In which I guest-post as myself and describe a carbon forest sink project I am involved in and our debate about whether we should provide carbon offsets to anyone as part of the project. I originally wrote this for the Greens Frogblog
Simon Johnson is a conservationist, tramper, accountant, former DOC worker and resource management consultant. Simon also blogs periodically at Hot-Topic.co.nz. In this guest post he writes about carbon offsetting from the point of view of a carbon forest.
I am one of the trustees of a small 47-hectare carbon forest sink and native re-vegetation project and mountain bike park; “Project Rameka” in the east Takaka hills in Golden Bay.
It’s really a response to climate change made by two of my old friends, Bronwen Wall and Jonathan Kennett, who bought the land in 2008. Bronwen and Jonathan decided to apply their experience organising native planting projects in Wellington to climate change after reading the 2007 fourth report of the International Panel on Climate Change (IPCC).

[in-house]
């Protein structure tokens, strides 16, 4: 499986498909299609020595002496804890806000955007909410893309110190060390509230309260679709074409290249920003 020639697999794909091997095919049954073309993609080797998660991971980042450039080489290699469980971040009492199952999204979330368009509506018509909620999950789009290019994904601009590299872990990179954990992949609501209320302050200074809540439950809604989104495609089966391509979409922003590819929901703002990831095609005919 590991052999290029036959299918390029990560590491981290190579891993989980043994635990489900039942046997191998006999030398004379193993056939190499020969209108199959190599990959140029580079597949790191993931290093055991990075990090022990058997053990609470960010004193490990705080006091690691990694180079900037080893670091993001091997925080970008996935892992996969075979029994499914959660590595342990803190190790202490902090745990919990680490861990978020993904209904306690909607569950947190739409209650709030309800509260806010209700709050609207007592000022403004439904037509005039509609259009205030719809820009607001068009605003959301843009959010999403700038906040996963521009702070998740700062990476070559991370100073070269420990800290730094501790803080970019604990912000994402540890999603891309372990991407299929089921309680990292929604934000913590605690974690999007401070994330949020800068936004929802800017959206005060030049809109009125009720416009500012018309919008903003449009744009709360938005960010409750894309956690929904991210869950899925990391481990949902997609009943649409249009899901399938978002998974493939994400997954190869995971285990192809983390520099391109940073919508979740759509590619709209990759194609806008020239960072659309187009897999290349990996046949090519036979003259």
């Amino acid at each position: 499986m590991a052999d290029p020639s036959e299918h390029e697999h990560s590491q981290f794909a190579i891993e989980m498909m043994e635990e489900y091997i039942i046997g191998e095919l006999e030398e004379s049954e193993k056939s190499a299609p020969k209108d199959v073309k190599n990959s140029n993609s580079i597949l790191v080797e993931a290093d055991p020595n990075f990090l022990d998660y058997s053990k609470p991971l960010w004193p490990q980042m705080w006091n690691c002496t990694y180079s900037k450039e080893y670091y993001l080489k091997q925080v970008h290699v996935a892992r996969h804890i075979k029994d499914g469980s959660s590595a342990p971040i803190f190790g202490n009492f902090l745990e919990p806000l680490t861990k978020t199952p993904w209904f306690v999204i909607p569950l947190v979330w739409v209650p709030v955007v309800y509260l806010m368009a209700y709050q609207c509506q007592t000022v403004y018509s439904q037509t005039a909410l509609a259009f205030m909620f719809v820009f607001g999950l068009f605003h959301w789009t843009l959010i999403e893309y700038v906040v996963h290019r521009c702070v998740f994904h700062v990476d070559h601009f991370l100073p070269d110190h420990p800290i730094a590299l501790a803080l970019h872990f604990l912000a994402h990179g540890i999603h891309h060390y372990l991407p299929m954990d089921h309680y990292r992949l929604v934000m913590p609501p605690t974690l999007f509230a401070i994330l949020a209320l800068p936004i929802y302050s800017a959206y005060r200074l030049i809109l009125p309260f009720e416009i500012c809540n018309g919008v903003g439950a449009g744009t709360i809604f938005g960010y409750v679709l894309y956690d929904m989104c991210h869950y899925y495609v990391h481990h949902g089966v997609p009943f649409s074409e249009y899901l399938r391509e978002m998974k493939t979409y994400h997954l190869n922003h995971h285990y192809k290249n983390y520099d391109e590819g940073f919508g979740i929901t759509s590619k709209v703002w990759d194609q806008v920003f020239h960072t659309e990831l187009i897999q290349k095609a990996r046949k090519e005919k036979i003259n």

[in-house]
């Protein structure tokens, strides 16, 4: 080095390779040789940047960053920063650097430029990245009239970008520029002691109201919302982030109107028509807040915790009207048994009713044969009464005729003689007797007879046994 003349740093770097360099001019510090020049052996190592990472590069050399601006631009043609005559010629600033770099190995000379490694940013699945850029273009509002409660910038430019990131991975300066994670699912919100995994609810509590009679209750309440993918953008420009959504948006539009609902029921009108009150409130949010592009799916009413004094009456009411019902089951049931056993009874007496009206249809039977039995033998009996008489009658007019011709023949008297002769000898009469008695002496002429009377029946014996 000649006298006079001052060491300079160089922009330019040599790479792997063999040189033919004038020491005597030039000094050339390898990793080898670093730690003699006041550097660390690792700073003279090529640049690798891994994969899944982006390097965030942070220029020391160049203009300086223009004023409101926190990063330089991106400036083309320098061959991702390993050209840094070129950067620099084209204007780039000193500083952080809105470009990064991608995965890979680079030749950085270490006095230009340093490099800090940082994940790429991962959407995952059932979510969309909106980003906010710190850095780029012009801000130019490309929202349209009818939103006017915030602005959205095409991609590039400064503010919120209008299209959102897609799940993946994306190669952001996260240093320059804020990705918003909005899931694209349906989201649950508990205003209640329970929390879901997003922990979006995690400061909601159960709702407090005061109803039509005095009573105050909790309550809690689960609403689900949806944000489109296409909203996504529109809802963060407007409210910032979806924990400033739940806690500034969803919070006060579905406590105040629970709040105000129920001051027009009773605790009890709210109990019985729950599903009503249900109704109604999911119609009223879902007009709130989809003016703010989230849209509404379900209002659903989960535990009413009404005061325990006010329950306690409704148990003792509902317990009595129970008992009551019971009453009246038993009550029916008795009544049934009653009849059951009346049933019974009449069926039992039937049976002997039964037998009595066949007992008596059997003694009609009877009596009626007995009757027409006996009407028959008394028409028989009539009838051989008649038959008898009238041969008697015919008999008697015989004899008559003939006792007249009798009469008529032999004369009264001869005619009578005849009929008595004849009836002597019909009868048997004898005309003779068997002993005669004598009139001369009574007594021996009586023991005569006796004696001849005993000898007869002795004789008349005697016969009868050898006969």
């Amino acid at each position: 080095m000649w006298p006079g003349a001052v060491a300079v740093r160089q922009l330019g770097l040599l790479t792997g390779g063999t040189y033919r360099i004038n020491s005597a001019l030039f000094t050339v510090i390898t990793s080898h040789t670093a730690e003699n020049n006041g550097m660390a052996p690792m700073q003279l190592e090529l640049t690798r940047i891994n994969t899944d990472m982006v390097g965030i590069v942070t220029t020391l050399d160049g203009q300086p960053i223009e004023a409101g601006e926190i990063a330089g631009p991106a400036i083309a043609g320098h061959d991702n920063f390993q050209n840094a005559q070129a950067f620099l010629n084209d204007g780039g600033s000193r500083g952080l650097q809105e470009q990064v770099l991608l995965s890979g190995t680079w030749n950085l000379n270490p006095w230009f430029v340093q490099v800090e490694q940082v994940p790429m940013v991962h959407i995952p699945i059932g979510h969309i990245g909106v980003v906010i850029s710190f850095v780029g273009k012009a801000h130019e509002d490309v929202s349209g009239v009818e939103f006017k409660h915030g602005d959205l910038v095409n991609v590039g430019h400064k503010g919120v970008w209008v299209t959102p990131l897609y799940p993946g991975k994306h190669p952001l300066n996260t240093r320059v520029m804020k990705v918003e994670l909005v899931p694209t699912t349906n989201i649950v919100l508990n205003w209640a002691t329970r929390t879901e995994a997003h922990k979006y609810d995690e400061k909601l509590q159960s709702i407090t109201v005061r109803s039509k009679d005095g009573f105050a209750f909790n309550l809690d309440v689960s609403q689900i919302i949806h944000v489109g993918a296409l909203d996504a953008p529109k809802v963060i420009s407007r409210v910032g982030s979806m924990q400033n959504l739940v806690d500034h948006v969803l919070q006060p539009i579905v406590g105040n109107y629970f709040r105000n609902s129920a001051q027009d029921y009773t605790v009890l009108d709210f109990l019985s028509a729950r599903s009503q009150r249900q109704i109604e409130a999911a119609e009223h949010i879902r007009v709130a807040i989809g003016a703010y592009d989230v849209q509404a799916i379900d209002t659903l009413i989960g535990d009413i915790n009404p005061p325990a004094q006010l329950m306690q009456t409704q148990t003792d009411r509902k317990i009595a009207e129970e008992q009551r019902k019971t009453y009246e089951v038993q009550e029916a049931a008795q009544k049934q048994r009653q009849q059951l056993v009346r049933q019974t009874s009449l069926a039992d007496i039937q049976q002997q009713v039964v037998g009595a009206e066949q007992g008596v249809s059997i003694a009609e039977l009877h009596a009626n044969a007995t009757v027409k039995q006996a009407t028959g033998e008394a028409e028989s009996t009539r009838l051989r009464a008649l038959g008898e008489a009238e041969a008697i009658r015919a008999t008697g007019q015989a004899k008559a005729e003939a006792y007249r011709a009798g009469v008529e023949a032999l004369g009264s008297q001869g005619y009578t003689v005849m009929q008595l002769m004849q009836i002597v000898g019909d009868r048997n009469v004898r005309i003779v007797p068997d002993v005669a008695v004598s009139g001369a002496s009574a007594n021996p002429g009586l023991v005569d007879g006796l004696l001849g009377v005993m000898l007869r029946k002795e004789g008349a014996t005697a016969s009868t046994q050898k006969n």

It’s been embraced enthusiastically by the Golden Bay community who do the planting, pest control and track work through Project Rameka Inc.
The land is owned by a trust and I am one of the trustees. I did the early accounting for the trust and prepared the application to get the land into the Permanent Forest Sinks Iniative (PFSI).
In return for a 50-year covenant restricting the land use to forest, we receive about 800 carbon credits (specifically assigned amount units) per year for Project Rameka. These units started life as part of New Zealand’s 1990 baseline amount of ‘Kyoto’ units under the Kyoto Protocol.
How many units we get is based on the amount of carbon withdrawn from the atmosphere by the trees. Thanks to the Golden Bay weather, plants grow really quickly. So we really are storing carbon. We have seen 3cm annual growth rings in the few pines we have removed.